You can make a big difference for bees in 2020 by recording the species seen in your garden. Right across the North East, every record counts. Spread the word and join the North East Bee Hunt
Thank you so much to everyone who took part in the North East Bee Hunt, your records and observations made a real difference for bees this summer. The project will return in 2021 with new target species for you to discover.
Throughout the autumn and winter, you can share any outstanding records or new observations using the iRecord link below. These will help paint a clearer picture of bee distribution in the North East.
We hope you will join us again to explore the North East’s bees next year.
Bees play an important role in the environment. To protect them, we need to know as much as we can about their distribution.
Many bees are under-recorded in the North East and for some, we know surprisingly little about their distribution. Gaps in our knowledge suggest that some nationally common species are few and far between in the North East, but is this really the case? Your records can help us find out!
Urban or rural, beginner or expert, naturalist or nature lover, everyone can help to increase our knowledge and awareness of bees in the North East. That’s why, this spring and summer, we’re asking you to get out and about in search of five distinctive bee species.
We’ve created a bee identification guide (PDF) to help you identify the target species. If you have sighted a different species of bumblebee, The Bumblebee Conservation Trust has a handy crib sheet (PDF) to help you identify common bumblebees.
Taking part in the NE Bee Hunt is simple. Locate one of five target species, take a photo and submit your record to the North East Bee Hunt portal on iRecord.
New to iRecord? Here’s what you need to know to get started.
Please note that only records submitted to the North East Bee Hunt iRecord activity will count towards the project. We cannot access records submitted elsewhere on the site.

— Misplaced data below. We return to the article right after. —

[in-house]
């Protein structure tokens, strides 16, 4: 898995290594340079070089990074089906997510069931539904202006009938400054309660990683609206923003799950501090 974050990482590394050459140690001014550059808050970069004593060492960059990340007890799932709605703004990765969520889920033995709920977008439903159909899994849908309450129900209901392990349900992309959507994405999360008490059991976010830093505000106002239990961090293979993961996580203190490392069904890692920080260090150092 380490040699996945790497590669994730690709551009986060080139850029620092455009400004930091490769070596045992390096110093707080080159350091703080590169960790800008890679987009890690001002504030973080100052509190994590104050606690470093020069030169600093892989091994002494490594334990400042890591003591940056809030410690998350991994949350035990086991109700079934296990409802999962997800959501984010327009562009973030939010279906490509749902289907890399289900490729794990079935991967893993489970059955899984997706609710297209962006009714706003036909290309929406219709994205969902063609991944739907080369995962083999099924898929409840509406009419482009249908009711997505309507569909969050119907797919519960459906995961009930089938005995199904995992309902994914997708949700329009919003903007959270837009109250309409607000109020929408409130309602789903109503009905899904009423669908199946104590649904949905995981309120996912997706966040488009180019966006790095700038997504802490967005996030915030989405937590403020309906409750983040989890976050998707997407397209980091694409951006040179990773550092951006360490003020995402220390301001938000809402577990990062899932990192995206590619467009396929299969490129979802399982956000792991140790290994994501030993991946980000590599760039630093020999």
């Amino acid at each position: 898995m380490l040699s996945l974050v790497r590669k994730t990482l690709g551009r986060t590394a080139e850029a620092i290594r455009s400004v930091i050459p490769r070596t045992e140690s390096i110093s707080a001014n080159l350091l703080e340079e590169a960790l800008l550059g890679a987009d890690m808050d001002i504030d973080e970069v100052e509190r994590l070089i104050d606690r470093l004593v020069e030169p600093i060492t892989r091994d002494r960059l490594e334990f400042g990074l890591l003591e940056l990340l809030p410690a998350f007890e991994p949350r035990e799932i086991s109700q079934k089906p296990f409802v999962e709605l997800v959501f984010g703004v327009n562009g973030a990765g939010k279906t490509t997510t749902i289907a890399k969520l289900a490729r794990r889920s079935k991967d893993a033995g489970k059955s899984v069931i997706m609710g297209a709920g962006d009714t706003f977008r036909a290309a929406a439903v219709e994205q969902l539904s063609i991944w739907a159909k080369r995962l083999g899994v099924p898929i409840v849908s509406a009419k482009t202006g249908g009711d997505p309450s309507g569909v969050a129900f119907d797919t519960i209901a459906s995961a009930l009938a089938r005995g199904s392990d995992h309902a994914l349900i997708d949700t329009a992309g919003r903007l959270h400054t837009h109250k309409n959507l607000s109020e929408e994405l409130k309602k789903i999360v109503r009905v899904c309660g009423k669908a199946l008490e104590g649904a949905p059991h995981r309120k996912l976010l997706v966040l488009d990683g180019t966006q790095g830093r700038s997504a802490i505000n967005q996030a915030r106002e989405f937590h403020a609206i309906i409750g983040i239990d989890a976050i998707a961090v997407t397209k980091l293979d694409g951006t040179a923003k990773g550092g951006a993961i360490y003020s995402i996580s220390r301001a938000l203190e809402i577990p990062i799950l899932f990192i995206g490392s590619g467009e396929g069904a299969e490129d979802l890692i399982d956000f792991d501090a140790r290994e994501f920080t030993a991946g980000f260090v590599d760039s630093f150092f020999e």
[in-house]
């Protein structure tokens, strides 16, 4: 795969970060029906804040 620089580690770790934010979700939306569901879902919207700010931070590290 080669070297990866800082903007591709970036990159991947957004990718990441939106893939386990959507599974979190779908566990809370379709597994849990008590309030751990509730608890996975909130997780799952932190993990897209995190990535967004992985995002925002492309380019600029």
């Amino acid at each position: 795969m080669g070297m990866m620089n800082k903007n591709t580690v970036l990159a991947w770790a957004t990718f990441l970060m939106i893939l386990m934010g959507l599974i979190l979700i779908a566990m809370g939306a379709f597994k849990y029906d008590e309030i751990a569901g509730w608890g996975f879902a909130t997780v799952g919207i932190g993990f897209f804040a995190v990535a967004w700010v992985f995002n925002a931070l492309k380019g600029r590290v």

Wish to submit your records by email? Download this straightforward form. Please return this, alongside any photos at email@example.com.
Every record counts! Whether you live in Northumberland, Tyneside, Durham or Teesside. No matter the size of your garden, we’d love you to get involved. Download the identification guide and join the North East Bee Hunt.
Queens and workers have shiny hind legs that are used to collect pollen, called pollen baskets. Males do not collect pollen and lack these shiny hind legs. Males are produced later in the summer.
Aerially e.g., bird boxes, holes in trees, roof eaves
Usually underground e.g., old rodent burrows
The females of the following target species are very distinctive. However, males of solitary bees are less distinctive and more care and expertise is required.
In the bare or sparsely vegetated ground, often in aggregations
In the ground (e.g lawn and short turf), often in aggregations
Difficult to distinguish from other male solitary bees
Aerial-nesting in holes of walls and timber, frequent occupier of garden bee hotels
Tawny Mining Bee is similarly coloured, but has a strong contrasting red and black look and nests in the ground.
If you would like to hear more about the project, please sign-up at the top of this page.
If you would like to learn more about bumblebees in the North East, please consider purchasing a digital copy of Bumblebees of North East England for only £4.00.